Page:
The Seven-Sided Die

Skill systems are sometimes a good idea

Posted Monday May 25, 2009 at 11:12 PM

Last year I wrote that skill systems aren't always a good idea. That piece primarily advocates the old-school approach to handling character interaction with the environment, in which the players' descriptions of what their characters try to do determines what they find, rather than the result of a roll. Since I wrote that I've left behind the D&D ghetto[1. "D&D ghetto" isn't supposed to be derogatory in this use, just descriptive. mxyzplk describes the D&D ghetto well and fairly: "It’s the only game they know, or the only game they’ve played, or the only game they can find a group to play. ... As a result, many different groups try to get their favorite jones – deep immersion, or gritty realism, or cinematic cool, or gamist challenge – using it." The upshot is that many people "know" that D&D does their play style just fine and can't imagine it being flawed, or that there could be any point to using any other system. I know—I speak from experience!] and have used different systems, most of which include skill systems. Many of these I've enjoyed, and I've found that the inclusion of perception- or search-type skills haven't harmed the immersion I aim for or dissuaded players from creatively interacting with the environment. I wasn't able to put my finger on the difference between "bad" uses of skill systems and "good" uses, and it's been nagging at me for a while.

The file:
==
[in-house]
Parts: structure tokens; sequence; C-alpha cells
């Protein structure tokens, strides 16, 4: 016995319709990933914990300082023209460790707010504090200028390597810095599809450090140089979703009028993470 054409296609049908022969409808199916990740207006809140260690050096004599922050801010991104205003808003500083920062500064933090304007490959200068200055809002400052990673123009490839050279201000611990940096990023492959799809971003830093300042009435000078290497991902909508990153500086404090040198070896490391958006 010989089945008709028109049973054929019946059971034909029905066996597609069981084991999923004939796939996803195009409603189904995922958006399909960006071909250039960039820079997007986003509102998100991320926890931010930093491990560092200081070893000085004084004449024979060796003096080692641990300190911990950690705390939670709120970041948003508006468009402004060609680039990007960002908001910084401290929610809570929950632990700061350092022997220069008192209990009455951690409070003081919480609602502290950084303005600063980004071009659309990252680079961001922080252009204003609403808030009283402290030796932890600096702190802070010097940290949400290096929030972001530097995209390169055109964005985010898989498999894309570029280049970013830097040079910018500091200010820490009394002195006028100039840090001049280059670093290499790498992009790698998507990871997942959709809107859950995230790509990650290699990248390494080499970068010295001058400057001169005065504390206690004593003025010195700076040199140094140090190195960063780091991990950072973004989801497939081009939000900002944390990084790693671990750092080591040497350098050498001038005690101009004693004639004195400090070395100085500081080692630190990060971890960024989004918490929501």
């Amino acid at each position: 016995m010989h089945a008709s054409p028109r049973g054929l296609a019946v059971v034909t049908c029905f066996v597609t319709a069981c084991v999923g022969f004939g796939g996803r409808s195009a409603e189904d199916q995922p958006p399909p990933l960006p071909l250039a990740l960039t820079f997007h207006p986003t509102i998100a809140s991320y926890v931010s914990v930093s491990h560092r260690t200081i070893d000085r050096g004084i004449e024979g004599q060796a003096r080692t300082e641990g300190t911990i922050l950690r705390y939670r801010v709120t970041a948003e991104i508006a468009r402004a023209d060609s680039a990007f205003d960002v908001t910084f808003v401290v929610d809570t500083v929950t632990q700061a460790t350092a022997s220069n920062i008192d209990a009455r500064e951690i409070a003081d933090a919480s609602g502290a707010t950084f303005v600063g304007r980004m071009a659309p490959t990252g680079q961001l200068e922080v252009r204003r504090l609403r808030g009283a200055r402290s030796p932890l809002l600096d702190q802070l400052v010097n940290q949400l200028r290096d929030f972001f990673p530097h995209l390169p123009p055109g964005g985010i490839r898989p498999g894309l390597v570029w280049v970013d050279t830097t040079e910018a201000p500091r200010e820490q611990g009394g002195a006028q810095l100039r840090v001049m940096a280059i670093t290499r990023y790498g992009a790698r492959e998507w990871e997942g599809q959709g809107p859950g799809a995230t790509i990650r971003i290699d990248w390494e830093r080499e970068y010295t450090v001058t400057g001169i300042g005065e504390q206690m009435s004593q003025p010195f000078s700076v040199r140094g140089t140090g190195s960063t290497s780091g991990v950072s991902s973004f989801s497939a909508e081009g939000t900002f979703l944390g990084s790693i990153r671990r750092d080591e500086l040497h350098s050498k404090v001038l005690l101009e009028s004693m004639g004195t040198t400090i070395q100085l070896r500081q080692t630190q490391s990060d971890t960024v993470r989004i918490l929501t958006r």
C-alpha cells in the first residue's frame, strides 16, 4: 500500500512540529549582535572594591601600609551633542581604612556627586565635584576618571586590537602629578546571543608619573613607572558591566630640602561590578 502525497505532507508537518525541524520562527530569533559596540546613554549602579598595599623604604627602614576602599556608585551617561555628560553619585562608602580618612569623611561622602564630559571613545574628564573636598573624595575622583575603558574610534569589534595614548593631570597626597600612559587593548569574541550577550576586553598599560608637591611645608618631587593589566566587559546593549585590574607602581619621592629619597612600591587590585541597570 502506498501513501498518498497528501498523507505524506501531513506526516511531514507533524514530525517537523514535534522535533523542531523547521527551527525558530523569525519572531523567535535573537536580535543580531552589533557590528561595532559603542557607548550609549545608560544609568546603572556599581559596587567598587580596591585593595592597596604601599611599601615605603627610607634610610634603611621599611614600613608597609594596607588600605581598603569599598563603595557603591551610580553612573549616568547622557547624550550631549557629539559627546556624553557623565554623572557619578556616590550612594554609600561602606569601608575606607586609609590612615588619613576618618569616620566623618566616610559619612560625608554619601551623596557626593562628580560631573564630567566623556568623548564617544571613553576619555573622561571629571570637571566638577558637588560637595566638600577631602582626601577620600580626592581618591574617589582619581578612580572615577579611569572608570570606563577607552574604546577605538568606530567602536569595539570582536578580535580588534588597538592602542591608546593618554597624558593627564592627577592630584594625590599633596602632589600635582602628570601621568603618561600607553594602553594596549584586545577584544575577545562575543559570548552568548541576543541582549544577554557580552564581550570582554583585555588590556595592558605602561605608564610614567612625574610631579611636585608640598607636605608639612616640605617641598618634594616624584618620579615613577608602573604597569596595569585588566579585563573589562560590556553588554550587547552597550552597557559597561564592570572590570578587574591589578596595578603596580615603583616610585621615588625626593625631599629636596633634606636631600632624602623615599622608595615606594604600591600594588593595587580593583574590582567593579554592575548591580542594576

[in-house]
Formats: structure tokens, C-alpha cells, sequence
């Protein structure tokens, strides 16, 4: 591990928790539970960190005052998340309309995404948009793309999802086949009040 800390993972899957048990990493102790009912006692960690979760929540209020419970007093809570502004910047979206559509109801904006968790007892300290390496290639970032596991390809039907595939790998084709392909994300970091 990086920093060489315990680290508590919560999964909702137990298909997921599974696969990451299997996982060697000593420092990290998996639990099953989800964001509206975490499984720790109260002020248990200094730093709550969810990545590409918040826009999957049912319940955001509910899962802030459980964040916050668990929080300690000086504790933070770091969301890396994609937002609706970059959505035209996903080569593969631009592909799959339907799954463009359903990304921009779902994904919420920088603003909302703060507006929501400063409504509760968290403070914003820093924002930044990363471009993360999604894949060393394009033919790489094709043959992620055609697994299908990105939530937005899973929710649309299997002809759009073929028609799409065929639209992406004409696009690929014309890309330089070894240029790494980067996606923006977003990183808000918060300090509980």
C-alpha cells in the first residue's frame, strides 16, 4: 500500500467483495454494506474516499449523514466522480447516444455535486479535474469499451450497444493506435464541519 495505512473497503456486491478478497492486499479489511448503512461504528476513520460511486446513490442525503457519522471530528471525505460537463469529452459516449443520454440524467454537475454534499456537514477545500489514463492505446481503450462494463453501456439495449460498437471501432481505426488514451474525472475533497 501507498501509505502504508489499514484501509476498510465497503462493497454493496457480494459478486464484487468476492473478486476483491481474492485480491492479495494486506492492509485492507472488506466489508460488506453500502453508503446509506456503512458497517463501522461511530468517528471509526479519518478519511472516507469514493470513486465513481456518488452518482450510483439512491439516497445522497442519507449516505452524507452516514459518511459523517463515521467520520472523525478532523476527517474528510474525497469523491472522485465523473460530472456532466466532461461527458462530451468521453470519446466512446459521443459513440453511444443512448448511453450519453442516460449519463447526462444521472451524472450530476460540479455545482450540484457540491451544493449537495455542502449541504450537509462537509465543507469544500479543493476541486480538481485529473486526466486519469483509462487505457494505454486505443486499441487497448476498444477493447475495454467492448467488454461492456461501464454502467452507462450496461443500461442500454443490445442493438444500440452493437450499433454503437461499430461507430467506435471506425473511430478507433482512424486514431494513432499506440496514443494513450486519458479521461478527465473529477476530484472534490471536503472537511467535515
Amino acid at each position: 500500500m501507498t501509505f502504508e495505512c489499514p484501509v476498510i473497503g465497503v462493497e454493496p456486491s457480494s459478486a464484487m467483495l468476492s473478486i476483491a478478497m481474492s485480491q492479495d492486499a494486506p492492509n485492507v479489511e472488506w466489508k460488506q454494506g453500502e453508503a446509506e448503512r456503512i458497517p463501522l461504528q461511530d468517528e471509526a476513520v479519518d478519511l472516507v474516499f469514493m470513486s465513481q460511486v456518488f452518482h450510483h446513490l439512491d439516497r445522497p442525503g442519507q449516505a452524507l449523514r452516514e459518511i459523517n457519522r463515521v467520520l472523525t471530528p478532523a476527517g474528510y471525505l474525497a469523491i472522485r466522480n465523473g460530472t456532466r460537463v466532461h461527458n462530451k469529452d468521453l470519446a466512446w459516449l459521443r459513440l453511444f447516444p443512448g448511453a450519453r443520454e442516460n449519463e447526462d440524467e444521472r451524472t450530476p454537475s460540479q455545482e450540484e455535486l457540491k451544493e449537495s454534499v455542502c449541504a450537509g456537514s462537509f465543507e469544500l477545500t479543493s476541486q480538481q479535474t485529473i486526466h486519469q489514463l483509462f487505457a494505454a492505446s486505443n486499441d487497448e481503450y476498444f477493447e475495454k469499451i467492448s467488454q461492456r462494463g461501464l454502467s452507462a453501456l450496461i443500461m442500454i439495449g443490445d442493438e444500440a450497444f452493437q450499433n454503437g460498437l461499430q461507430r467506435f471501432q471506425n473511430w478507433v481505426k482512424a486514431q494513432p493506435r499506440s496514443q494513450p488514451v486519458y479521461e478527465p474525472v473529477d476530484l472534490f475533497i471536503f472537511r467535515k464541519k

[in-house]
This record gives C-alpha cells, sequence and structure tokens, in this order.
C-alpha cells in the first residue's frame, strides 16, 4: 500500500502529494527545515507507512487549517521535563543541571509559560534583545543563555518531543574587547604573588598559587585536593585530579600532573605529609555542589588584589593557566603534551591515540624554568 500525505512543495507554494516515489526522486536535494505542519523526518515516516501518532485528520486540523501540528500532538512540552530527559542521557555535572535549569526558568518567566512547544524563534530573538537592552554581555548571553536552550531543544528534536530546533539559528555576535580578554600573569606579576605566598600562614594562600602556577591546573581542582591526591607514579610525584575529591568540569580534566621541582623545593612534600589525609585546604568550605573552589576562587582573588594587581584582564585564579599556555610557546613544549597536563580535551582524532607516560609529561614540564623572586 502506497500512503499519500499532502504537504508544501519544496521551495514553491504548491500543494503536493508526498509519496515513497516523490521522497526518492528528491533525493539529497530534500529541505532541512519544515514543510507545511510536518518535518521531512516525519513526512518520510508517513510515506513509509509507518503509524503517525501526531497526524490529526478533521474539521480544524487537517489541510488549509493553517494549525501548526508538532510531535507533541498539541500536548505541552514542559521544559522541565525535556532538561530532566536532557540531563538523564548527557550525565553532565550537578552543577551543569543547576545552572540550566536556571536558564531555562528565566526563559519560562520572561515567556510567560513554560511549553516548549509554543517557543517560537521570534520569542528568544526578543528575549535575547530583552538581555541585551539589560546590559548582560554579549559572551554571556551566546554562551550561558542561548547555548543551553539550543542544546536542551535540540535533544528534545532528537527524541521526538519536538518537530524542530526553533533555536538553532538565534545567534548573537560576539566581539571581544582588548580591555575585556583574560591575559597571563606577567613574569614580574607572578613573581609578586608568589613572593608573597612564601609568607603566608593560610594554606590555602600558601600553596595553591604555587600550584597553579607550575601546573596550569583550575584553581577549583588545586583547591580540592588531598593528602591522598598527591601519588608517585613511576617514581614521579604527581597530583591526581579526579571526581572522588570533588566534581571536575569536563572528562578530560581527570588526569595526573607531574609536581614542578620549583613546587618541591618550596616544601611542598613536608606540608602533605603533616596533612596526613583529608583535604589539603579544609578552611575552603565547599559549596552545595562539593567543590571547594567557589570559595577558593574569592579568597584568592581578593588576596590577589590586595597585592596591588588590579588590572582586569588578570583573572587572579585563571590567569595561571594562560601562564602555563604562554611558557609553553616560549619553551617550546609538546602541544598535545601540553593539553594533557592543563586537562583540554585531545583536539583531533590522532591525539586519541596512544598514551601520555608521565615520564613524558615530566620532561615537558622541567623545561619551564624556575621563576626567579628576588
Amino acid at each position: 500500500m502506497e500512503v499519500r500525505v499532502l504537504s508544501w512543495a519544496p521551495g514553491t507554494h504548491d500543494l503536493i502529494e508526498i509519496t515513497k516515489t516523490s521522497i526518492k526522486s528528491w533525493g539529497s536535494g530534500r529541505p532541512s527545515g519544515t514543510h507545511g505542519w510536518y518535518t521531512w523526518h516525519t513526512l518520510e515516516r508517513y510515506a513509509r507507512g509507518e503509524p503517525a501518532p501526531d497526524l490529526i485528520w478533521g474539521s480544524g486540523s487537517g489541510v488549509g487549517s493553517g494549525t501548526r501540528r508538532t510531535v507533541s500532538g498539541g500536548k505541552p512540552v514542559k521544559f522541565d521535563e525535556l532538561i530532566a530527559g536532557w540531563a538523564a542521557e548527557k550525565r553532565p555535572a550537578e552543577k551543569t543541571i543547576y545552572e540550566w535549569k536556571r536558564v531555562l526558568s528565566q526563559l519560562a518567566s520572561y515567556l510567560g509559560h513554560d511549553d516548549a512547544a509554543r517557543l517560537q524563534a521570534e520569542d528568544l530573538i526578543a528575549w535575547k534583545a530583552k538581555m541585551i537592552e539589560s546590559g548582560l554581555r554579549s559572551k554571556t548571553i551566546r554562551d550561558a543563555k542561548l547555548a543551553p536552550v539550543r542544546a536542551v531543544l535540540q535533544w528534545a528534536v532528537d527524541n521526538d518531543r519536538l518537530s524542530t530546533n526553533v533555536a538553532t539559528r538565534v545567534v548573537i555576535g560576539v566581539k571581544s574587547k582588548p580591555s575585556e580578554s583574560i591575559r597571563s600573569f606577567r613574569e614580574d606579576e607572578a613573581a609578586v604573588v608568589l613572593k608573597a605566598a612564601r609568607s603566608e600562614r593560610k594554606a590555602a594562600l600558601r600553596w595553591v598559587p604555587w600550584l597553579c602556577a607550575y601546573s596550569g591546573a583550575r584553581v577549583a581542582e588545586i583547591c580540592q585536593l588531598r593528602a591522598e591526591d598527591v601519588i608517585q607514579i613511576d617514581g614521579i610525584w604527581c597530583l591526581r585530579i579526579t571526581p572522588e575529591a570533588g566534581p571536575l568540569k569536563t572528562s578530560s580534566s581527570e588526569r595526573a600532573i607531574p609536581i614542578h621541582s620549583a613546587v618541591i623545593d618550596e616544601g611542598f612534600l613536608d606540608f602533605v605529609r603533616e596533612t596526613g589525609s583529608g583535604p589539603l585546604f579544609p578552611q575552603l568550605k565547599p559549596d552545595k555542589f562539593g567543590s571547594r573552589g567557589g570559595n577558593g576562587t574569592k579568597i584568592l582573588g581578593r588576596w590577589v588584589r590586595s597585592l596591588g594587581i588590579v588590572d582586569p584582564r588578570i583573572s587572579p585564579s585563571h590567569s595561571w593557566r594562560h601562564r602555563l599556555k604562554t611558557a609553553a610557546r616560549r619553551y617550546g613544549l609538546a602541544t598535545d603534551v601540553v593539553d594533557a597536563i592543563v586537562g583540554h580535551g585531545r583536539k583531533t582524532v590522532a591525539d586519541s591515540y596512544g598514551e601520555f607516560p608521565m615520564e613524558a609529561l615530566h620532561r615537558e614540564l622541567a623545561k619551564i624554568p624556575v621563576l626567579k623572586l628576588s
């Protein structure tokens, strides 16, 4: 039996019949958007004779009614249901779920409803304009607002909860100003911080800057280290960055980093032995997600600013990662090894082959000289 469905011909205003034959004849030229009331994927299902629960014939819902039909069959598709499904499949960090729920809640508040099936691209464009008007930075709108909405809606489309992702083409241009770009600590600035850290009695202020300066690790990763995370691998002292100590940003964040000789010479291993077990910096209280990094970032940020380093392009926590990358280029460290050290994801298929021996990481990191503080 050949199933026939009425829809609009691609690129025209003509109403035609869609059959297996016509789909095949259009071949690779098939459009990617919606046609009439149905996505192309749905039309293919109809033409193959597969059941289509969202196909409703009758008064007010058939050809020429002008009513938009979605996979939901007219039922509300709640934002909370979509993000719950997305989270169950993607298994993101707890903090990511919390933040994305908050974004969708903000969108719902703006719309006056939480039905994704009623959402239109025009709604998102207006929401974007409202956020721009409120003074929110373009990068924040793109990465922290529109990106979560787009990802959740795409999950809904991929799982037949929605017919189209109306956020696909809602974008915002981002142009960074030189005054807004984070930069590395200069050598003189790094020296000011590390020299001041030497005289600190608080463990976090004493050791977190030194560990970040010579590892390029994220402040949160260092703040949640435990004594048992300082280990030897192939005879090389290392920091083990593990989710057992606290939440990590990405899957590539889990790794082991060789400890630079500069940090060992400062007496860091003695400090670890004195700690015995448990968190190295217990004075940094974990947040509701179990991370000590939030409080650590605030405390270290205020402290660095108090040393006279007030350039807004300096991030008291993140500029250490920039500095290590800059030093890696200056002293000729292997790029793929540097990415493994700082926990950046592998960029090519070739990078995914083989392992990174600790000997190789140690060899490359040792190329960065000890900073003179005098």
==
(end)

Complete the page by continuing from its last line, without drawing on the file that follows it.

Randall's post Old School Gaming and Skills at the RetroRoleplaying Blog made me realise what the difference is. The key is what I call a "fiction first"[1. The term "fiction first" is clumsy. Coming up with pithy names has never been my strength, but I haven't been able to find an established term for it. If anyone knows of a good set of terms for games that use the mechanics to represent the fiction, and games that treat the mechanics as the "physics" that determines the fiction, I'd love to read about it.] approach to gameplay: the player describes what their character is doing in ficitonal terms, and only then does the GM call for an appropriate check. The difference between old-school play with and without skills is just in how the GM follows-up the player's narration. In a system with skills, a skill roll can be used to decide where the game goes next; in a system without skills, the GM follows up with additional information, and questions that refine how the character proceeds in their intent.